The American Medical Association continues to oppose the migration to ICD-10, but it says waiting for ICD-11 and then switching will be worse.
The association released an analysis of ICD-11 that is full of contradictions and must have members wondering exactly in which direction the organization wants to proceed.
The federal government will require the healthcare industry to switch from ICD-9 to ICD-10 on Oct. 1, 2014. The AMA has opposed this switch, and until this new report, had thrown out the possibility that the government wait until ICD-11 is released sometime in 2015. That, however, is no longer the case.
“AMA harbors serious concerns and reservations with the significant burden of the ICD-10 mandate and will continue to convey these points to policymakers in Washington,” according to the new report by the organization. “However, given the even greater complexities and uncertainties with moving directly from ICD-9 to ICD-11, the Board of Trustees believes skipping ICD-10 and moving directly to ICD-11 is fraught with its own pitfalls and therefore, based on current information available, is not recommended.”
So is the AMA advocating that the federal government abandon the move to ICD-10 and ICD-11 and stay with ICD-9? Apparently not.
“ICD-9 is outdated today and continuing to use the outdated codes limits the ability to use diagnosis codes to advance the understanding of diseases and treatments, identify quality care, drive better treatments for populations of patients, and develop new payment delivery models,” according to the report.
So if the AMA has concluded that ICD-9 is outdated, but moving to ICD-10 will be too expensive to implement and switching to ICD-11 (skipping ICD-10) will be too difficult, what does it want its members to do? The advice appears to be “stay tuned.” The report concludes with the following statement: “The AMA will continue to advocate for physicians on this issue and monitor the situation as new information becomes available.”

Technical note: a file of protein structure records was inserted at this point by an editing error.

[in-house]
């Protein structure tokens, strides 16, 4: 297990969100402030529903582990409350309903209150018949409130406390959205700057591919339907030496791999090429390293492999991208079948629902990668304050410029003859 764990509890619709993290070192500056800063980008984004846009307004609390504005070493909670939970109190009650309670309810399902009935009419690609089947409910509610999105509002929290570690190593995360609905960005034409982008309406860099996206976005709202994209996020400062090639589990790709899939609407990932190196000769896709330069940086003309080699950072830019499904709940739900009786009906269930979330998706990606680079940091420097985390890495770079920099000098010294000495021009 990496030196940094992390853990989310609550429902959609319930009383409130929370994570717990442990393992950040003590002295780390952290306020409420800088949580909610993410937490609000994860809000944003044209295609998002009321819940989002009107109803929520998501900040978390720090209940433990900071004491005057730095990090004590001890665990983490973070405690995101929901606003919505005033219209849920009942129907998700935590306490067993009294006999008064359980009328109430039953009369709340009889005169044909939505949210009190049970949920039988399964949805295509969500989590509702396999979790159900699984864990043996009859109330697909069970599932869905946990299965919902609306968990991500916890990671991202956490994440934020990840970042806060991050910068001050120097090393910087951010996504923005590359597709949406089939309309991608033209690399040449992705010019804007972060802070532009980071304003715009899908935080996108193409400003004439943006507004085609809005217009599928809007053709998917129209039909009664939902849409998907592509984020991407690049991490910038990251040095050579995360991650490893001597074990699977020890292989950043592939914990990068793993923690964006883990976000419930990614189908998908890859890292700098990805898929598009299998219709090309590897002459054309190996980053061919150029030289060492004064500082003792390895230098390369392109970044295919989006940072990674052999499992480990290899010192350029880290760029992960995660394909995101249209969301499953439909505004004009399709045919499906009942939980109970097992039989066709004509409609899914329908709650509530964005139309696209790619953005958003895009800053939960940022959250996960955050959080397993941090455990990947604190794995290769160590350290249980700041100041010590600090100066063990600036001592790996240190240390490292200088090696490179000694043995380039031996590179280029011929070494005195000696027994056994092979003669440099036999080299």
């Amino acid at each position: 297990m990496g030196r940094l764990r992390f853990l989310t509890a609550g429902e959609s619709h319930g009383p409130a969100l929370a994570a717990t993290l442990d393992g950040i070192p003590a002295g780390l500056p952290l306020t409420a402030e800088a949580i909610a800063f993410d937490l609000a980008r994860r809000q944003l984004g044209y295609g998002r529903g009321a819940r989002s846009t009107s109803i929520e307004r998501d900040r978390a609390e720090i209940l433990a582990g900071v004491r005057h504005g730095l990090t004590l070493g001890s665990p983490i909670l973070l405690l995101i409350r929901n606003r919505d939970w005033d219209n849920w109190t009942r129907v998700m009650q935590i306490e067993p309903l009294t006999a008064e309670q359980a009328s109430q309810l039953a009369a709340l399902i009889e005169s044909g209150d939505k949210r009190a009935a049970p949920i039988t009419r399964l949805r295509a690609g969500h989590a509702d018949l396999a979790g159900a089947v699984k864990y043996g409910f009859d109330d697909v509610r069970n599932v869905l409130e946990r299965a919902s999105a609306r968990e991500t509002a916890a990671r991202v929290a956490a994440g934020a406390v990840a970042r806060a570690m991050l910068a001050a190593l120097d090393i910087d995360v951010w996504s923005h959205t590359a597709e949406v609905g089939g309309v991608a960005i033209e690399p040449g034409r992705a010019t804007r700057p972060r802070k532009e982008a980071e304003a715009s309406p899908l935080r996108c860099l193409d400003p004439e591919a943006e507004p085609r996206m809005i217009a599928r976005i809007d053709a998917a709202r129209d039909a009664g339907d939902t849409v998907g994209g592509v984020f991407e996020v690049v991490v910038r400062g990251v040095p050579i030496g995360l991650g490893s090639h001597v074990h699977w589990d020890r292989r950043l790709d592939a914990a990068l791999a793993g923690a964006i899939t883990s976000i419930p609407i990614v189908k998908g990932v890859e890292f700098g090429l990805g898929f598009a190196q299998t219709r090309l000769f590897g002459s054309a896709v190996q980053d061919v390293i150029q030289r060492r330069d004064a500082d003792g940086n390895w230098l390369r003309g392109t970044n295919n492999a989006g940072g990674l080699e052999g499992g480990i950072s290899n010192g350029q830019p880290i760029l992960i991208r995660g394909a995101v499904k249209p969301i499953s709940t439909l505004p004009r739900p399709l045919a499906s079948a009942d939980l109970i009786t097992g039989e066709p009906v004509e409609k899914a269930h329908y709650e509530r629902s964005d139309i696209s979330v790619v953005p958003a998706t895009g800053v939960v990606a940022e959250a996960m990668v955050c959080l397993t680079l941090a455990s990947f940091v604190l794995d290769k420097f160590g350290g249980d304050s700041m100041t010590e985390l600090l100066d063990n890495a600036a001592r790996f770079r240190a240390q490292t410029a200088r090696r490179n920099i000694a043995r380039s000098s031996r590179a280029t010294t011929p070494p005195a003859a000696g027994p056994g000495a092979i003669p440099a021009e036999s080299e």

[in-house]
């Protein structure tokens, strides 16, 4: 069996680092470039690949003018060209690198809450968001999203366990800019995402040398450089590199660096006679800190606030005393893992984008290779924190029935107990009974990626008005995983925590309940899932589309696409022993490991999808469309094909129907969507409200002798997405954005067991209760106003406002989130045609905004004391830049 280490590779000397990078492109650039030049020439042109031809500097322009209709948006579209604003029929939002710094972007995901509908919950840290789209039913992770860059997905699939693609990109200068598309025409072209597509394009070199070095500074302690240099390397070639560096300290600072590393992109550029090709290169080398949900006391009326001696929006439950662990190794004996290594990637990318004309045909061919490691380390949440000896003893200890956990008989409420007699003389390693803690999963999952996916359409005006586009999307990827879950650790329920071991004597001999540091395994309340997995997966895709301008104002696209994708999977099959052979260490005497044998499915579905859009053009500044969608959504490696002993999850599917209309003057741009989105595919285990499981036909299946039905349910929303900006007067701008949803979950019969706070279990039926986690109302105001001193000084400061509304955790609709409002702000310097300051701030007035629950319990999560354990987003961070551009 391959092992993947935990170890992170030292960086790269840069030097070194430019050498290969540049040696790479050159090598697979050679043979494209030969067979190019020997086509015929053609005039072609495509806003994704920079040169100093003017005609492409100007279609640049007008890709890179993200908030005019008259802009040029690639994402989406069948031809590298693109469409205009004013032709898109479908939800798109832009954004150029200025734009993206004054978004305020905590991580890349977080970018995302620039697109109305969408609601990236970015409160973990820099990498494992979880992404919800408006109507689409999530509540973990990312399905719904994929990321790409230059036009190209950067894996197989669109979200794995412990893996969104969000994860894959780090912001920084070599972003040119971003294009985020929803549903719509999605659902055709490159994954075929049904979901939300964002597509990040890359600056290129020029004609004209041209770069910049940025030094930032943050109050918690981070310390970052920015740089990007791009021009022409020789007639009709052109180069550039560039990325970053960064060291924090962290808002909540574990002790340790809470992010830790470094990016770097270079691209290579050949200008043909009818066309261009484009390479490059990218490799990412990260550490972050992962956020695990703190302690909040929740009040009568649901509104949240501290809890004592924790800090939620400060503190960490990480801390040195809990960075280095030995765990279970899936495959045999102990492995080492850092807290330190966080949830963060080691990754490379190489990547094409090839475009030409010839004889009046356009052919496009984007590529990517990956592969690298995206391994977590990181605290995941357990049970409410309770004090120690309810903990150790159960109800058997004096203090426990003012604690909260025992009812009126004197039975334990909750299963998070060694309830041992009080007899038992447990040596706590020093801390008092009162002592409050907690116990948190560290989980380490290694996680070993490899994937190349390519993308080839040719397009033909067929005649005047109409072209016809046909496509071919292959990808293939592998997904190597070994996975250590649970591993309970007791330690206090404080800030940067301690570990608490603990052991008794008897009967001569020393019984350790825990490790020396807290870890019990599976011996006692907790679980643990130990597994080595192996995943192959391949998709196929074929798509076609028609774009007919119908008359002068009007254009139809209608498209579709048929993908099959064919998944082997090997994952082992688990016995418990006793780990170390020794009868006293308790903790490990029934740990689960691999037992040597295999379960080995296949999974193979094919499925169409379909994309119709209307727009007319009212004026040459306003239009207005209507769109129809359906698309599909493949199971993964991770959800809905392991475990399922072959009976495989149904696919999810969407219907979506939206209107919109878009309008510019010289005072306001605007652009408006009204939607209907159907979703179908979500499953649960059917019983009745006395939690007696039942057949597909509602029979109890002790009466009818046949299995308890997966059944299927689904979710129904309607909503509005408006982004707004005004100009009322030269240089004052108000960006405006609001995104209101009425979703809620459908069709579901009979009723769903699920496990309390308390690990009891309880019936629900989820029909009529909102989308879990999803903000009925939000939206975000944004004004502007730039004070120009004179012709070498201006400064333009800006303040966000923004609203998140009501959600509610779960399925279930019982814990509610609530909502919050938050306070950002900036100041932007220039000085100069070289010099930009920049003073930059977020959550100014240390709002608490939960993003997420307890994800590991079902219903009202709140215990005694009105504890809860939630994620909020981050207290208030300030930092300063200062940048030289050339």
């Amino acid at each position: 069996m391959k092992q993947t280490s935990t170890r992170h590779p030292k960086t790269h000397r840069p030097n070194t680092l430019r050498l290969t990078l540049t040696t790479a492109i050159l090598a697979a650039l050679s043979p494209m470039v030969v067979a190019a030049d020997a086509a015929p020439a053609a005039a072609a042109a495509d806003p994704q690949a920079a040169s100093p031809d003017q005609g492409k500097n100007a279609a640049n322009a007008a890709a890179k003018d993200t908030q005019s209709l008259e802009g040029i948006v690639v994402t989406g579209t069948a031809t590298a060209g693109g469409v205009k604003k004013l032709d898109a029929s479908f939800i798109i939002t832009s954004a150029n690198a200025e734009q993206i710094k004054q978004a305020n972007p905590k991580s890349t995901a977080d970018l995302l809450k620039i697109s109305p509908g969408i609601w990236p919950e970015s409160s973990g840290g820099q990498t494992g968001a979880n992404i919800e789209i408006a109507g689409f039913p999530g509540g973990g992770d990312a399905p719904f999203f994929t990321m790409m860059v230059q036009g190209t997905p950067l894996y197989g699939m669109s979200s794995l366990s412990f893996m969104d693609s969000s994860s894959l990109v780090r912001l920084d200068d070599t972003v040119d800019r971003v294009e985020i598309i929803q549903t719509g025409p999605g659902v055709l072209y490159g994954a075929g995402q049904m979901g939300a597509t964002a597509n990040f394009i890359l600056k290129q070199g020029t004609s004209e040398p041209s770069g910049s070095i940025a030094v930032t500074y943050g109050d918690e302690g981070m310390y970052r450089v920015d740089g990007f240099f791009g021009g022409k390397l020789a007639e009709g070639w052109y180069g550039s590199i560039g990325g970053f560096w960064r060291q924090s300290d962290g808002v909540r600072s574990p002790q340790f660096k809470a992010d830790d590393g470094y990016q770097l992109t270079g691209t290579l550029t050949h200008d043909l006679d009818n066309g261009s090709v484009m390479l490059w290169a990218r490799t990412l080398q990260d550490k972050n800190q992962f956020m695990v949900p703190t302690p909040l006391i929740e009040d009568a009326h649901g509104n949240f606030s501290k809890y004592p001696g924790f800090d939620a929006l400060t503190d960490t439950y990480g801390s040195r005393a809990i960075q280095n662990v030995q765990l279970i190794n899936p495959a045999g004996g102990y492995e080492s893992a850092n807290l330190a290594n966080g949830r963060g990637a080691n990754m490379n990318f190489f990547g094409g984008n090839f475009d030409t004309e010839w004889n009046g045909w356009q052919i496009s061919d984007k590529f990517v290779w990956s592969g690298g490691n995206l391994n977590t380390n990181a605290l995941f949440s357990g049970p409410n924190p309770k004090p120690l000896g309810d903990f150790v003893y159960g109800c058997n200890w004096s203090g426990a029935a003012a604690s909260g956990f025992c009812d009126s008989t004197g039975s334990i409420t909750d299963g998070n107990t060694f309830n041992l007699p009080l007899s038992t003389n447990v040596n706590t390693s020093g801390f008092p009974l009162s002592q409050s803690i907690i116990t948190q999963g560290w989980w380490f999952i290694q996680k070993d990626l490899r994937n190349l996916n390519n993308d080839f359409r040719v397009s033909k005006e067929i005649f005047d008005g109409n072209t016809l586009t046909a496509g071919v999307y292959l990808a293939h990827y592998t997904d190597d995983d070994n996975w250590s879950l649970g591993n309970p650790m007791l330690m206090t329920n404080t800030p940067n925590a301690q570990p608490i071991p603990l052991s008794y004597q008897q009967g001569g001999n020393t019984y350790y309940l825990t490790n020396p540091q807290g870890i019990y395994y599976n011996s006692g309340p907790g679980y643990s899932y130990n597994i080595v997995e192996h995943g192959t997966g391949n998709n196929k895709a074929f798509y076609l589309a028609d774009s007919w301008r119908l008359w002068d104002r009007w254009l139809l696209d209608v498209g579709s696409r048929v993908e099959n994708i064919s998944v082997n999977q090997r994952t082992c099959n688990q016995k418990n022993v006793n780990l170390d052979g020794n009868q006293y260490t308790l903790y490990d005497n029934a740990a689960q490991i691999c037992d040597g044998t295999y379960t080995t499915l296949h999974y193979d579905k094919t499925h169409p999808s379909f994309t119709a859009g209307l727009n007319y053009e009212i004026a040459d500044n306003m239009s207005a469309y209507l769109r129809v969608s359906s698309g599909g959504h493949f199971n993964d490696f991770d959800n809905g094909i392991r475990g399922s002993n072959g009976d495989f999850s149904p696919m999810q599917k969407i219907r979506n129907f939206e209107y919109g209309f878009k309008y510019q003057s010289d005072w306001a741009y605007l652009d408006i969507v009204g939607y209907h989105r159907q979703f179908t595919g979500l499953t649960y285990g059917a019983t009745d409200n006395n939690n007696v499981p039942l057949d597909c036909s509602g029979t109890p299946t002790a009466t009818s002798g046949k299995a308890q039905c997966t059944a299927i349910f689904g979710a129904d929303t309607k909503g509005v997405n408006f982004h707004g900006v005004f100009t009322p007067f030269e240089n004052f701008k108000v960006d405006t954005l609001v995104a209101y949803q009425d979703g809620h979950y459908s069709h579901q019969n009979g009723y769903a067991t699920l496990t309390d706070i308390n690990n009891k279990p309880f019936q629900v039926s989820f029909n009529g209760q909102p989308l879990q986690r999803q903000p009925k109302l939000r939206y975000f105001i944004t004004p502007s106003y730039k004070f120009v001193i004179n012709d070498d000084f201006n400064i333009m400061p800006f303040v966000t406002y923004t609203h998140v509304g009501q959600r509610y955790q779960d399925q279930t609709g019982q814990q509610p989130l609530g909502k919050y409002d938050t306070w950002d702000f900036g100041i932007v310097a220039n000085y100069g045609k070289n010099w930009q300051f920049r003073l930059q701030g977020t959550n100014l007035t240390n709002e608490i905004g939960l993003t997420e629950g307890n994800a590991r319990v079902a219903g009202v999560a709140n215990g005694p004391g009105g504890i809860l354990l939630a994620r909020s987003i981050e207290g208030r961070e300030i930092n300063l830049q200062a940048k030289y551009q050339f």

Advantages and disadvantages
The report contains an excellent summary of the advantages and disadvantages of waiting for ICD-11:
The following are advantages for moving from ICD-9 to ICD-11 (skipping ICD-10):
- Implementation efforts for ICD-11 will be significant and costly regardless of whether or not ICD-10 is implemented.
- Waiting to implement ICD-11 will give physicians and the health care industry more time to implement electronic health records (EHRs) and develop the electronic systems infrastructure for health information exchange, since resources will not be stretched between the two major implementation activities of ICD-10 and EHRs.
- Physicians will only have to go through one implementation period, instead of two to go from ICD-9 to ICD-10 to ICD-11.
The following are disadvantages of moving from ICD-9 to ICD-11 (skipping ICD-10):
ICD-9 is outdated today and continuing to use the outdated codes limits the ability to use diagnosis codes to advance the understanding of diseases and treatments, identify quality care, drive better treatments for populations of patients, and develop new payment delivery models.
The market will miss out on the improvements in the ICD-10 codes that align with today’s diagnosis coding needs, including the addition of laterality, updated medical terminology, greater specificity of the information in a single code, and flexibility to add more codes.
Skipping ICD-10 will impede the ability of the industry to build on their knowledge and experience of ICD-10, which is expected to be needed for ICD-11. Learning the medical concepts, training efforts, and overall implementation efforts for ICD-11 will be more challenging if ICD-10 is not implemented first.
Focusing solely on moving from ICD-9 to ICD-11 risks missing the opportunity to educate physicians and leaving them unprepared for the anticipated transition to ICD-10, which could result in significant cash flow disruptions.
Implementing ICD-10 is expected to reduce payers’ reliance on requesting additional information, known as “attachments”, which could reduce burdens on physicians, but this opportunity will be delayed until ICD-11 is implemented.
The timeframe to have ICD-11 fully implemented could be as many as 20 years, unless there is a strong commitment by the industry to implement it faster.